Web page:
Web scraping, also known as web data extraction, is a (usually) automated technique to extract information from a website. In this context, ‘information’ means content such as images, text, descriptions, reviews, prices, and any other desired content that can be used by a competitor or unscrupulous parties to gain a business advantage. The Open Web Application Security Project lists Scraping under reference number OAT -011 and defines it as “Collect application content and/or other data for use elsewhere.”
Web scraping and web crawling are very closely related. Web crawling, also known as web indexing, scans and collates information on the web using a bot or a web crawler ─ key examples being search engines such as Google and Bing. In contrast, web scraping concentrates on converting web pages into structured data, which can be analyzed and even reproduced elsewhere.
Content scraping has grown to become a big industry and has created a range of problems for impacted businesses in industries as diverse as Education, Entertainment, Finance, Healthcare, E-commerce, Media and Publishing, Online Marketplaces, Technology, and Social Networking. Even Governments are targeted by scrapers. ‘Scraping as a Service’ is being offered by companies through which your competitors can scrape your entire site content at a single go, as well as scrape your new and time-sensitive content such as prices on an hourly basis.
The Impact of Web Scraping on Your Business
How You Can Protect Your Web Content
It’s not surprising that producers of original content are systematically targeted by scrapers. The exponential increase in online content and the growing demand for quality content have brought into prominence the scale of the scraping problems extant today. Owners of proprietary content are stepping up their efforts to safeguard their content and hone their competitive edge. While your business is hard at work developing timely and valuable content for your users, scrapers are also busy copying and reproducing your content using bad bots. With an investment of just a few hundred dollars, scrapers can set up proxies and software to start scraping your website, resulting in several negative impacts to your business.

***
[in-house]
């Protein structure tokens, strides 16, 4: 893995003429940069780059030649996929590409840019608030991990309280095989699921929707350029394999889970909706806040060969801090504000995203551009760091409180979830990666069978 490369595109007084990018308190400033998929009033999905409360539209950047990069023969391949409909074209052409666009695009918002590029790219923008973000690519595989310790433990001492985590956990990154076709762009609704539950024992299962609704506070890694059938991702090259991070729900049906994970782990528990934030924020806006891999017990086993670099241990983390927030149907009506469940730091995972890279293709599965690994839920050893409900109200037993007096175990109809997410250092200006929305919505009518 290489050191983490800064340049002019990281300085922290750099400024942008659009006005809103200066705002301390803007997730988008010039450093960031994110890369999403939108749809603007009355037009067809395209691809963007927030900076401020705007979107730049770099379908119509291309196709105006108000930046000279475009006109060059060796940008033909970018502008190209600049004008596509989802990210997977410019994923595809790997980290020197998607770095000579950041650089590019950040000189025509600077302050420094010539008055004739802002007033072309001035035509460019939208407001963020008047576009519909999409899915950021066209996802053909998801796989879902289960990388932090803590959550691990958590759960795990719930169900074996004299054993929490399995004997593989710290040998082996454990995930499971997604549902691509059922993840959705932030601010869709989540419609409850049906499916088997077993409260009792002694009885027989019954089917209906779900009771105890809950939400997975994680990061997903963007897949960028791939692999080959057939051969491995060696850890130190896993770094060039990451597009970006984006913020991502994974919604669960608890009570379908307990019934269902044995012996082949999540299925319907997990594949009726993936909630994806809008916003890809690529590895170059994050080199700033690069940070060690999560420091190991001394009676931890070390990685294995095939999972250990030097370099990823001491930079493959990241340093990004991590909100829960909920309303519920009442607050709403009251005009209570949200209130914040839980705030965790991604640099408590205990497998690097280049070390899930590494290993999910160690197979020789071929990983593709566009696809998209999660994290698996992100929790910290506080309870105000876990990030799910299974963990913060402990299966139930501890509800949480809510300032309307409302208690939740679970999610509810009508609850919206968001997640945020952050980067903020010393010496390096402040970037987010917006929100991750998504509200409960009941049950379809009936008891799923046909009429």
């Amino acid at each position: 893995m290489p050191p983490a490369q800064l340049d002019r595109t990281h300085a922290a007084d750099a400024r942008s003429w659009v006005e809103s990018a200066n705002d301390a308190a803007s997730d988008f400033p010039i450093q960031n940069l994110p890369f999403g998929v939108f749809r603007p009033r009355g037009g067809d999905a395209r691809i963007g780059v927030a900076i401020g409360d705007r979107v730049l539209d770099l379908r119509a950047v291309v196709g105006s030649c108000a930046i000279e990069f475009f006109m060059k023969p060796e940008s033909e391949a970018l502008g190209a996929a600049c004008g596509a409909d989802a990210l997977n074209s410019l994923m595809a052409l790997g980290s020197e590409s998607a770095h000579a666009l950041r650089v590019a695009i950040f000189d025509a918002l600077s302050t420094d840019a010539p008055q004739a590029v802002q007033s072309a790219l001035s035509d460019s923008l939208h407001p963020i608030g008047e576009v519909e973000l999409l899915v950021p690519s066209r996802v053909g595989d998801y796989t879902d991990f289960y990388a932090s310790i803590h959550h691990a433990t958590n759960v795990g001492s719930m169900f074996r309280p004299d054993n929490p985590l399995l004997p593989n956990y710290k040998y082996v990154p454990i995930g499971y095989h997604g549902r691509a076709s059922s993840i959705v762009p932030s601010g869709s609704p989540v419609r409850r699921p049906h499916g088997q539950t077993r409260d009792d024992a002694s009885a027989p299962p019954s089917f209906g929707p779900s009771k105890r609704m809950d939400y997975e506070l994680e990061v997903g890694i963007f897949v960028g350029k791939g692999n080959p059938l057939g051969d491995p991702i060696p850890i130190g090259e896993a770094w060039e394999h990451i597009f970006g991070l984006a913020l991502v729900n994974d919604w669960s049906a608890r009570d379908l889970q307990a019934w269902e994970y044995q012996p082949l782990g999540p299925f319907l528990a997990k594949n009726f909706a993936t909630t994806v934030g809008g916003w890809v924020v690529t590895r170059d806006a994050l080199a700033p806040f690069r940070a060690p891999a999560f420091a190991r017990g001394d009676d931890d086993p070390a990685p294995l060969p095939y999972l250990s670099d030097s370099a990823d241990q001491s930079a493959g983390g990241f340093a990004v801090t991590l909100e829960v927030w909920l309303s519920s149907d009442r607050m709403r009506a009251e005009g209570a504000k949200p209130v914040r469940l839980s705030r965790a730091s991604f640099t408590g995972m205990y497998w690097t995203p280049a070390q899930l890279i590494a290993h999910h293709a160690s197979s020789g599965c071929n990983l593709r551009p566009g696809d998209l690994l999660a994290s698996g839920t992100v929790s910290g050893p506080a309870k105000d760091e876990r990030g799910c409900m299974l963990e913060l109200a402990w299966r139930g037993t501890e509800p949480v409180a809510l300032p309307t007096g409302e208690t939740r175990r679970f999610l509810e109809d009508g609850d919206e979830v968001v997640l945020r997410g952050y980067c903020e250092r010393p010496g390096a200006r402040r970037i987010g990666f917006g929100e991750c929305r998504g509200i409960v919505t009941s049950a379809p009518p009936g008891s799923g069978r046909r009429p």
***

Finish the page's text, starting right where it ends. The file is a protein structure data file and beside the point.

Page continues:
While laws exist to penalize scraping and unauthorized use and theft of content, they are difficult to enforce given the distributed nature of the Web and the difficulty in finding the parties responsible for scraping in the first place. After the Stop Online Privacy Act (SOPA) failed to get passed in the United States, the Digital Millennium Copyright Act (DMCA) came into force later on, but violations are hard to enforce. The DMCA was proposed to check theft of copyrighted content, and allowed content owners to file a complaint if their content was stolen or misused. However, the problem with the DMCA is that different search engines have different DMCA forms, and it is a laborious and time-consuming task to track each link and complaint. In addition, jurisdictional limits ─ and the anonymity that the Web provides ─ make it hard to pursue scrapers and bring them to book for their offences. In a recent high-profile scraping lawsuit filed by the professional networking site LinkedIn against HiQ, an employer analytics company, an appeals court ruled that scraping a public website without its owner’s permission does not violate the Computer Fraud and Abuse Act, as LinkedIn users had intentionally made their profile information public. The ruling does not apply to LinkedIn profiles that are not public.
Though there are services that can alert you when your content has been plagiarized, they can only help you assess what has already been scraped from your site. However, finding the responsible parties and taking legal measures against scrapers are mostly ineffective and futile, as scrapers can simply create another website and continue their nefarious activities. In-house bot management solutions have proven to be ineffective against sophisticated bots that are becoming ever more adept at mimicking human users. As the threat landscape for the malicious bots expands, so does the need for a robust anti-bot solution that can provide continuous protection against malicious bots without affecting the user experience. This is why Forrester Research, recognizing the growing necessity for dedicated bot management solutions, stated in their ‘New Wave™: Bot Management, Q3, 2018’ Report that organizations should evaluate and adopt specialized solutions that can “…determine the intent of automated traffic in real time to distinguish between good bots and bad bots.”